What is Chorioptic Mange?
The most telling side effects of leg mange are foot stomping, crusty rash, and inflammation of the affected leg. Horses with feathered legs such as Clydesdales, Shires, and other draft horses are more susceptible because these mites like long hair.
An adult chorioptes bovis mite is less than one millimeter long so you cannot see them with the naked eye. However, your veterinarian can find them by testing tissue samples taken by scraping around the lesions in the affected areas. The female can lay about 50 eggs over a period of two weeks; therefore, within a short time, your horse may be severely infested with the little bugs. Although they do not cause any serious damage, they can be incredibly annoying and tough to get rid of. In many cases it can take up to five treatments to get rid of them all and you have to clean and sanitize the areas where your horse has been and the items used such as saddles, brushes, and tack.
Leg (chorioptic) mange is the most common type of mange and is caused by the chorioptes bovis (formerly Chorioptes equi) mite. This kind of mange usually only affects your horse’s legs below the knee, but can also affect other parts of the body such as the tail and anal area.
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Symptoms of Chorioptic Mange in Horses
The symptoms of leg mange depend on the severity of the infestation and how long the mites have been there. The sooner you get treatment, the easier it is to successfully get rid of the chorioptes bovis mites. Signs of leg mange that are reported most often include:
- Extreme itchiness
- Foot stomping
- Rubbing legs on objects
- Crusted and scabby lesions
- Flexing legs
- Thickening skin
- Hair loss
- Swollen legs
Causes of Chorioptic Mange in Horses
The chorioptes bovis (formerly Chorioptes equi) mite is what causes leg mange, but there are some risk factors that you can avoid to prevent it from happening again such as:
- Compromised immune system (from chronic illness or other issues)
- Crowded living conditions
- Inadequate grooming
Diagnosis of Chorioptic Mange in Horses
An equine veterinarian is the best choice for getting the best care for your horse because they are more familiar with horse illnesses and disease. However, any veterinary professional can give you a definitive diagnosis of leg mange by giving your horse a detailed inspection and performing several diagnostic tests. The veterinarian will first ask you about your horse’s medical history, which includes immunization records, type of work your horse does, symptoms, recent illnesses or injuries, and any medication you have given your horse in the past 24 hours. Then, the veterinarian will perform a comprehensive physical examination including reflexes, weight, height, respiration and heart rate, blood pressure, and body temperature. Also, the veterinarian will need you to walk your horse around to watch the way the joints and muscles work while in motion.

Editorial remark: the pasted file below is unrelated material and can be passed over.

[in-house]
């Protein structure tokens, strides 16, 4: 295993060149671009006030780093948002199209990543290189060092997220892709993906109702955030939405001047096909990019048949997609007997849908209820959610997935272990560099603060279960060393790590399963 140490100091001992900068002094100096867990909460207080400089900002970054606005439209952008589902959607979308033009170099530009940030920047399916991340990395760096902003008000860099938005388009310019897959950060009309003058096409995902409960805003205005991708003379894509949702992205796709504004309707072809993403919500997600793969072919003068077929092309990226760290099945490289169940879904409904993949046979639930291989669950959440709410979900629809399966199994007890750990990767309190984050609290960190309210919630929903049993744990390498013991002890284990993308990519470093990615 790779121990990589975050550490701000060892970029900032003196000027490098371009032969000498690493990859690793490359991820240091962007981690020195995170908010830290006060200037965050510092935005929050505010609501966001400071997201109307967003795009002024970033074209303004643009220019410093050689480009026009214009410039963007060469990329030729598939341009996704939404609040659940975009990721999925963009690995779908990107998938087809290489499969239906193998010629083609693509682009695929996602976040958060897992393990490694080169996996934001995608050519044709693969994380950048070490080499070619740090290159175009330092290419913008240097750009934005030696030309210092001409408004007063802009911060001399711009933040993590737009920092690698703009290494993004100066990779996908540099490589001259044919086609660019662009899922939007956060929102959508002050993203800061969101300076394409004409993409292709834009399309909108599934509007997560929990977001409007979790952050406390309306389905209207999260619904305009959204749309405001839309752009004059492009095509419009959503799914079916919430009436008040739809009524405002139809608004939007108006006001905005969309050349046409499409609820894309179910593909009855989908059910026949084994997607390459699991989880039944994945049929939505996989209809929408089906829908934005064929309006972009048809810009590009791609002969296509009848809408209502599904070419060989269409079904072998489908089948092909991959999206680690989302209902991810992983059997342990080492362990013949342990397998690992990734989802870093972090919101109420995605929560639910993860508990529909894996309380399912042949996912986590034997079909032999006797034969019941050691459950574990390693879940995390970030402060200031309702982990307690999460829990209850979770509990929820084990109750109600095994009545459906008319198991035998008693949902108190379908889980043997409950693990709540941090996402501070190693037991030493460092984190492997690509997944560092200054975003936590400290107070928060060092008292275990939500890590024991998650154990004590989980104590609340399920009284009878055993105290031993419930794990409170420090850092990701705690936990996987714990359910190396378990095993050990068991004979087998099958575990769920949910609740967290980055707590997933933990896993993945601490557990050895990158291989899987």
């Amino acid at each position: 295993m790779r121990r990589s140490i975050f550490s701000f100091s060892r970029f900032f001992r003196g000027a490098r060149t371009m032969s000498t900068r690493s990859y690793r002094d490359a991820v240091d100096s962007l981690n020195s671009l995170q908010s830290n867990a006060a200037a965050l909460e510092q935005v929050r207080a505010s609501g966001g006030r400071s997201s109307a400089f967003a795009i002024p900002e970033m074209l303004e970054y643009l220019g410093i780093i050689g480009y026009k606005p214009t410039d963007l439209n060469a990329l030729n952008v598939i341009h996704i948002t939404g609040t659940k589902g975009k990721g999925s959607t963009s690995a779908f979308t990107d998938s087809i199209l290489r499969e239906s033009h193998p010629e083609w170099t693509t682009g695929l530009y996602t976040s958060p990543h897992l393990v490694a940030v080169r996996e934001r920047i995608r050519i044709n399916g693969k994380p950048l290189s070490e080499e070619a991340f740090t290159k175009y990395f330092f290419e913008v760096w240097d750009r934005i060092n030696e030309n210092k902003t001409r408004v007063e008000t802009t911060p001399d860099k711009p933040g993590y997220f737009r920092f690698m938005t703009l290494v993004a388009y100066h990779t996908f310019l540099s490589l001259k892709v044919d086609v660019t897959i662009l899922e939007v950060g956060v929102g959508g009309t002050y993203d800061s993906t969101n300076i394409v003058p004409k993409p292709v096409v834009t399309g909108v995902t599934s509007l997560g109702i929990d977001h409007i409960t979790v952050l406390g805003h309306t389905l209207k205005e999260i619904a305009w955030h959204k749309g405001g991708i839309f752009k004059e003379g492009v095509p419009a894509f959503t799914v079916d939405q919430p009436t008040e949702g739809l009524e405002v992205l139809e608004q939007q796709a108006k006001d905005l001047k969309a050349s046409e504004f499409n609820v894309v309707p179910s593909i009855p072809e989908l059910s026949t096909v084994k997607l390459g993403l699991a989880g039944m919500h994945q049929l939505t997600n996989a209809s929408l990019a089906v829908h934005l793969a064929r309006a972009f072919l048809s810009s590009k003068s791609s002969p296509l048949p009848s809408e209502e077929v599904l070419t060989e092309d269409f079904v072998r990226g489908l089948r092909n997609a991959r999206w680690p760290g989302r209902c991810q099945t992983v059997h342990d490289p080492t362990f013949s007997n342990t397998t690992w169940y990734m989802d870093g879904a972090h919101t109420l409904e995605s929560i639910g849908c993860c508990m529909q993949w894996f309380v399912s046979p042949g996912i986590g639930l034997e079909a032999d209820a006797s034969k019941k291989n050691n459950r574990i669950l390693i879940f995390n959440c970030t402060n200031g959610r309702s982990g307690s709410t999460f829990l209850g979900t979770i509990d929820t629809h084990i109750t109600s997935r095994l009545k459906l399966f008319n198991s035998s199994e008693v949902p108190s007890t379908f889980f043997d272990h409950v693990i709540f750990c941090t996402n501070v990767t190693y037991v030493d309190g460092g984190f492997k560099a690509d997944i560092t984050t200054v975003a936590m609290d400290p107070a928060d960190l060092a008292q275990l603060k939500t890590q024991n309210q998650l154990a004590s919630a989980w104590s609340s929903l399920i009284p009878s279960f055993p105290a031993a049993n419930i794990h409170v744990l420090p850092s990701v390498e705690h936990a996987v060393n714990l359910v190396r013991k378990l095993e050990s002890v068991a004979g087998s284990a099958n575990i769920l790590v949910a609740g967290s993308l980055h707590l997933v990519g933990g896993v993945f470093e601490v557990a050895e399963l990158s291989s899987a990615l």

In addition, a standing examination is done in which the veterinarian will check your horse’s body from head to tail, checking breath sounds and palpating the abdomen and chest. Some tissue samples are needed for microscopic examination. The veterinarian will use a scalpel to carefully scrape some skin tissue in the affected areas. Next, the veterinarian will do a complete blood count (CBC), biochemistry analysis, blood urea nitrogen (BUN), packed cell volume (PCV), urinalysis, and blood glucose. Lastly, radiographs (x-rays) will be done to be sure there are no underlying illnesses.
Treatment of Chorioptic Mange in Horses
The veterinarian will clip the hair and feathers in the areas that are infested, clean and disinfect, apply medicated shampoo, and prescribe medication.
Clipping and Cleansing
Clipping the area is the first step to remove as much hair as possible in the affected areas. Also, the veterinarian will disinfect and clean the area with warm water.
Your dog may be given an injection of corticosteroids to relieve the swelling and itch, antibiotics for infection and one of several topical drugs such as diazinon, fipronil, sulfiram, benzyl benzoate lotion, and ivermectin cream.
Some of the oral medications include moxidectin, bromocyclen, milbemycin oxime, amitraz, and ivermectin.
There are several medicated shampoos that kill chorioptes bovis mites like lime sulphur shampoo, keratolytic shampoo, and selenium sulphide.
Recovery of Chorioptic Mange in Horses
Because chorioptes bovis mites are so hard to get rid of, you will probably have to treat your horse several times. You also have to treat the other horses and pets that have been around your horse. If your horse shows signs of skin irritation with the repeat treatments, consult the veterinarian before applying any more products.